We’ve all heard the saying ‘quality and safety are at the heart of everything we do’ when referring to the high-quality, safe and efficient care Akron Children’s employees strive for every day. For Dr. Michael Bigham, the hospital’s chief quality officer (CQO), leading this charge isn’t just his job, it’s his passion.
In his role, Dr. Bigham serves on the executive leadership team (ELT) and looks at work through the quality lens by helping to build the structure and processes that successfully align the work being conducted system wide. As he says, quality thrives when good work is discovered, replicated and spread.
Dr. Bigham completed his medical degree at the University of Toledo’s College of Medicine and his pediatric residency and pediatric critical care fellowship at Cincinnati Children’s Hospital. For the past 12 years he’s been a member of the PICU intensivist team.
Below he shares a little bit more about himself and his life outside work.
Tell us about your background.
I grew up in Salem, Ohio. For 30 years my mom worked at Salem Community Hospital setting a great example for me about work ethic and commitment to a health care mission. I used to ride my bike there in the summer and have lunch with her. The hospital was always a familiar place.
I met my wife during my undergraduate years at Baldwin Wallace University. She is from Poland, Ohio (Youngstown) and her mother still lives there which creates a special connection and makes the Akron/Canton/Mahoning Valley region “home” for me.
Tell us a little about your role as Chief Quality Officer (CQO).
As CQO, I oversee the patient experience department, the quality department (including peer review, utilization review), and the simulation center. My efforts focus on the key priorities of leading quality, chairing our quality cabinet, and fostering/supporting the resources, knowledge and culture of continuous improvement.
What do you like about working at Akron Children’s?
Three things – patients (and families), the mission (and vision/promises) and the hospital family and associated culture
- Children are amazing, genuine, honest, and generally just want to feel better, feel safe and be treated well. It’s humbling to be able to deliver that. It’s also humbling that parents trust us with the thing they value most in life – sometimes even in the most scary and dire circumstances. The ability to earn and deliver on that trust is truly humbling.
- There is nothing more special than living the mission/vision/promises and ensuring those are at the fabric of every decision we make as a leadership team.
- There are special people here at Akron Children’s – some are here after spending time as students/trainees and fell in love with the mission and the culture. Others come from other health care/non-health care roles – for the same – the culture and people. Many more have been here for decades – and continue to live the mission/vision/promises each and every day. I am proud of my co-workers and my work family who share the same commitment.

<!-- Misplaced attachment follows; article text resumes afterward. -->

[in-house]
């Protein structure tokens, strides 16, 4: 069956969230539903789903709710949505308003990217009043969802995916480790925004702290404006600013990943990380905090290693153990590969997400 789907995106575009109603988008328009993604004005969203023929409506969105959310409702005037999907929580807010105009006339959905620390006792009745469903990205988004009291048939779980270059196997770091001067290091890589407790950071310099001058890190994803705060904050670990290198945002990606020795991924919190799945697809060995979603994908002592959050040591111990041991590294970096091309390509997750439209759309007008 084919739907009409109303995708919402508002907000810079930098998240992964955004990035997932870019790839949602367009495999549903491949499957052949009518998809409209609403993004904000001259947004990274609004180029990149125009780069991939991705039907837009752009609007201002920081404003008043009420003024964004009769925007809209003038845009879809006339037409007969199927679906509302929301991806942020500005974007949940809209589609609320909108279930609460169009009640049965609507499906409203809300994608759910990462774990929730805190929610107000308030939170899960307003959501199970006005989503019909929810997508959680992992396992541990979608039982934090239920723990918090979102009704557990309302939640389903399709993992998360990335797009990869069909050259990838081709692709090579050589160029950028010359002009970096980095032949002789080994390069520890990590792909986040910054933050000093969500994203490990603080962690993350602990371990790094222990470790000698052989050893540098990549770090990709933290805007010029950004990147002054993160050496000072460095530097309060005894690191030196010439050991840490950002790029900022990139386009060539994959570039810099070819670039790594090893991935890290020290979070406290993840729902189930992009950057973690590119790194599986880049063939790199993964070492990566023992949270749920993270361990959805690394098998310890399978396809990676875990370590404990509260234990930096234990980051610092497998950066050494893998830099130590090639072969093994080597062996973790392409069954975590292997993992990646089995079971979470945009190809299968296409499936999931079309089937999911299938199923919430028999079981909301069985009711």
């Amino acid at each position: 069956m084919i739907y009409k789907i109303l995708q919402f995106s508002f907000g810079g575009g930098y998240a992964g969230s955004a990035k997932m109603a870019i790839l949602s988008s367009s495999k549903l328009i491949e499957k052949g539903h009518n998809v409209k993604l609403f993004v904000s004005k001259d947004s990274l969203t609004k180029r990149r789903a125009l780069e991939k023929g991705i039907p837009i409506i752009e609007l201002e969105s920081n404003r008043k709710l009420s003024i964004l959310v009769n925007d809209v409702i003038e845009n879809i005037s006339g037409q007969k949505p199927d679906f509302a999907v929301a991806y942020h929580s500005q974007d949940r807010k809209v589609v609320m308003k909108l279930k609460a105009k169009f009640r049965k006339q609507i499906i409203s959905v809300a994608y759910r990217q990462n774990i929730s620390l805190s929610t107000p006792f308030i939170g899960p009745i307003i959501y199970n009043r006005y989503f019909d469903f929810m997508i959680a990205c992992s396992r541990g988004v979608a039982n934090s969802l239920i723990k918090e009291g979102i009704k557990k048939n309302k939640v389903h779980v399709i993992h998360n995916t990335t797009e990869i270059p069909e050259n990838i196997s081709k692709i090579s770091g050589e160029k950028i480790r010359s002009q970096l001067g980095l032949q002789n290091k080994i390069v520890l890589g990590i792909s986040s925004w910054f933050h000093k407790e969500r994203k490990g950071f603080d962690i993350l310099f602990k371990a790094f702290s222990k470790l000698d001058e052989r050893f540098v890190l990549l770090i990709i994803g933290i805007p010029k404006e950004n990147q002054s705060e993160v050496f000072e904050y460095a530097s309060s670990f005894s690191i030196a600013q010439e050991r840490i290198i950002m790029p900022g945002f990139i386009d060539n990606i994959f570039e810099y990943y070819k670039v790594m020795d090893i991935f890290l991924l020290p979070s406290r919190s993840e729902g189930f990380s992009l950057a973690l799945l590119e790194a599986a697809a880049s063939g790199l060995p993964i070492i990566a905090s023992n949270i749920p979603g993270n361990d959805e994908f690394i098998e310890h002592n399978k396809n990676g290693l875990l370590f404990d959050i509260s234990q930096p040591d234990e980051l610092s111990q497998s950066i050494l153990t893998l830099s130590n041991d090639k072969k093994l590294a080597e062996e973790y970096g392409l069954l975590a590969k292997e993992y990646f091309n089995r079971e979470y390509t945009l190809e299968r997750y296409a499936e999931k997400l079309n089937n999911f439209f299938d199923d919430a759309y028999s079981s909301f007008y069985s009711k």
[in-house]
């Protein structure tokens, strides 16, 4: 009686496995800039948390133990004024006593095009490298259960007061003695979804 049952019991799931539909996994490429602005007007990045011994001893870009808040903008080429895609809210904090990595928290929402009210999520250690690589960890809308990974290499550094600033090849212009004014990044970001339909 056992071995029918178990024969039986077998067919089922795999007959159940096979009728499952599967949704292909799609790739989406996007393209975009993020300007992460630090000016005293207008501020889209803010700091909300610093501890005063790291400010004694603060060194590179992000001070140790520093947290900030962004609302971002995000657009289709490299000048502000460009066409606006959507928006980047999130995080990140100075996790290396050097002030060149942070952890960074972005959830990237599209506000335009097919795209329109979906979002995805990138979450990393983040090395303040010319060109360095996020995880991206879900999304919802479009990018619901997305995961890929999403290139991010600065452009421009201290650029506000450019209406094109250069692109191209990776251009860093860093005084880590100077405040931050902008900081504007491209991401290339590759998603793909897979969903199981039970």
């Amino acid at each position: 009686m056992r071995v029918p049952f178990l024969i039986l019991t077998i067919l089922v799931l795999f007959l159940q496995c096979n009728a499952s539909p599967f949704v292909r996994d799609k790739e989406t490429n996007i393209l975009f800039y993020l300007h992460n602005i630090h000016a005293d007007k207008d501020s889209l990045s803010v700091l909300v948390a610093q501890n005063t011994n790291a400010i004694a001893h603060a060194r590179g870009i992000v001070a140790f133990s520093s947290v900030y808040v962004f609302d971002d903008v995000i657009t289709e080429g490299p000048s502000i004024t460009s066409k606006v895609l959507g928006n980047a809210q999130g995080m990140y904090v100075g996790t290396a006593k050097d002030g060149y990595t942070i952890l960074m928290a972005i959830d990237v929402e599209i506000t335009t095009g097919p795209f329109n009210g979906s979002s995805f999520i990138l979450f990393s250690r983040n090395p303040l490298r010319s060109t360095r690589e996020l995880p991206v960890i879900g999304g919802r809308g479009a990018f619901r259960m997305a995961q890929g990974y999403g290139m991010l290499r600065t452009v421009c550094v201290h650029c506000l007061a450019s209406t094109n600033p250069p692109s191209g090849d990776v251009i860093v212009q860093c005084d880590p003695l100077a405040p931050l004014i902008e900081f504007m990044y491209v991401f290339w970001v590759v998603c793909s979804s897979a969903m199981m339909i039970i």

Why is employee engagement important to you?
While “teamwork makes the dream work” sounds cliché, there is a lot of truth to it. If there is engagement, it leads to teamwork where efforts are aligned and not in conflict. Engaged team members are inspired and inspiring to their coworkers. It’s contagious – engagement, inspiration and teamwork snowball into an unstoppable force both at an enterprise level and more importantly, at every single patient encounter level.
If you didn’t work in health care leadership, what would your dream job be?
Professional golfer? Or more realistically mowing greens at the golf course each morning and then golfing in the afternoon. The more practical answer is a teacher. This is probably rooted in the value I place on children, their natural tendency to investigate, learn and seek genuine understanding.
Tell us about your family.
My wife, Lindsay, and I have been married for 20 years. She’s an amazing person, superb mom, and has a caring/giving heart that is unmatched. We have two kids. Barrett, 15, is a high school sophomore who is smart, funny and athletic. His sister, Chloe, 12, is a 7th grader with many of the same attributes as her brother – and she’s also creative. She’s quite handy with her Cricut machine. I am very proud of the values that my children are demonstrating as they are growing up.
How do you relax?
Spending time with my family and friends watching/playing sports, golfing, traveling, water/snow skiing, fishing (deep sea, fly fishing). I also like to spend time at a family cabin in Clarion, PA – where I can get off the grid because there’s rarely a cell signal and no Wi-Fi.
Most interesting place you’ve been?
I was in England/Ireland last year where I attended a soccer match in London and then spent five days of golf in Ireland.
What was your first paying job?
Mowing lawns in the summertime; and umpiring baseball games (good lessons learned in conflict resolution).
What would you change about yourself if you could?
I would change the speed with which life happens and how I can be more and do more for more people. There are so many more things I’d like to do for the hospital, my church, my community, my friends and my family. The gift of time is special.
Do you have a favorite quote or mantra you live by?
“At the end of the day people won’t remember what you said or did, they will remember how you made them feel.” – Maya Angelou
Tell us something about yourself that most people don’t know.
I recently had an old 1965 Meyers Manx family dune buggy restored. I have special memories of this vehicle with my father-in-law (who has since passed away).